For this reason, the term ‘matter related hours’ is now becoming more commonly used. Fee earners should be told that they must record all time which properly relates to a client matter and that the firm will then decide what should be billed to the client. This is likely to capture more time which is eventually billed to clients and ensures the capture of essential management information.
Notwithstanding that the trend is now that clients are no longer willing to pay fees on an open-ended basis which are directly based upon hours spent, there is still a place for recording matter related hours. This is not as a direct pricing model but as an important pricing and management tool.
As a pricing tool, recording matter related hours is important as time spent on a client matter is important in arriving at the right price to be charged for the job and to reflect how a law firm has added value to a client. Without full time records on past work, a firm will not be able to accurately scope and budget for work on matters in hand or similar matters in the future.
Time recorded on doing client work is also an important management tool for:
better managing client relations by creating WIP trigger points—eg monitoring against work stages, reporting to clients, generating client conversations, generating billing
managing risk by providing a full record of what a firm has done for the client
This approach is falling out of favour, especially with law firms that have developed more sophisticated and effective performance management techniques.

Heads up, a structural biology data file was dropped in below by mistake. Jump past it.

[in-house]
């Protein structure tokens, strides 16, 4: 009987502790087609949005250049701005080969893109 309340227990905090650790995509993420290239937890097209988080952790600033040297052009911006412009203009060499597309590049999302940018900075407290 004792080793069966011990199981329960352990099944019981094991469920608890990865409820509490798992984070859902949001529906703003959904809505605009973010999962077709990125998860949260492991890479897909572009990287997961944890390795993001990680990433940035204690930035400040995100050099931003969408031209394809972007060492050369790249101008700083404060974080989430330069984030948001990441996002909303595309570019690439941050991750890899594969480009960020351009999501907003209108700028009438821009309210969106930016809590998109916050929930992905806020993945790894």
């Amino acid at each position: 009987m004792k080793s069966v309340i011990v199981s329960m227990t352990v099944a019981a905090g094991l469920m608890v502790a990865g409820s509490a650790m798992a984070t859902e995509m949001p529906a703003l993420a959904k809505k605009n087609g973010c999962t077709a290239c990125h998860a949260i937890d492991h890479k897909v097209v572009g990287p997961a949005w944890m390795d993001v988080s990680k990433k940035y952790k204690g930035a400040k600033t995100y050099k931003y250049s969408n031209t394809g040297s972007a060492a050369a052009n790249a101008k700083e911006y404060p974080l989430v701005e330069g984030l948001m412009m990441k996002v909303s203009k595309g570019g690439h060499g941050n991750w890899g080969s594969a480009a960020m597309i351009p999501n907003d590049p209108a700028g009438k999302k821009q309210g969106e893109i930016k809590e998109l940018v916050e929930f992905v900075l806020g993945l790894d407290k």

While hours worked on client matters may be one possible indicator of a person’s performance, it is unlikely to tell the whole story and may be very inaccurate or misleading—eg caused by under recording or ‘puffing‘ of time. On the other hand, full and honest recording of matter related hours which are billed and then paid is likely to provide better management information about a fee earner.
Cash generated and profitability are what should be measured—hours worked are just one factor in achieving those financial objectives. As a result, time written off on client matters becomes a more relevant measure of performance.
Increasingly I am seeing law firms measuring and managing people’s performance by using a Balanced Scorecard model (see: The Balanced Scorecard: translating Strategy into Action).
This implies performance is not only measured in terms of financial contributions by way of fees earned or hours billed, but also in terms of ‘non-billable value-added activities’.
However, cash flow and profitability are paramount and it is unsurprising that financial performance is often prized (and rewarded) above all else.
A balanced scorecard approach will however focus not only on aspects of financial performance but also on the factors that influence or control financial performance—eg client relationships, firm growth and personal development.
In particular, performance (and its measurement) should be driven by client satisfaction and needs. As client satisfaction is often said to be the only real test of success for law firms, evaluating client satisfaction and understanding what clients will require in the future—in terms of value for money, advice and service—will be critical if a firm is to set performance goals for its people.
Some examples of performance criteria used by law firms may include the following:
leadership and management:
In today’s competitive legal markets, a law firm must manage its performance, and this means that people need to know:
If a firm’s performance management can ensure that everyone in the firm performs to levels which will enable the firm to provide its clients with what they want—enhancing client satisfaction and winning and retaining more profitable clients—then that firm is more likely to be successful and profitable. Everyone wins.
Interviewed by Andrew Muir.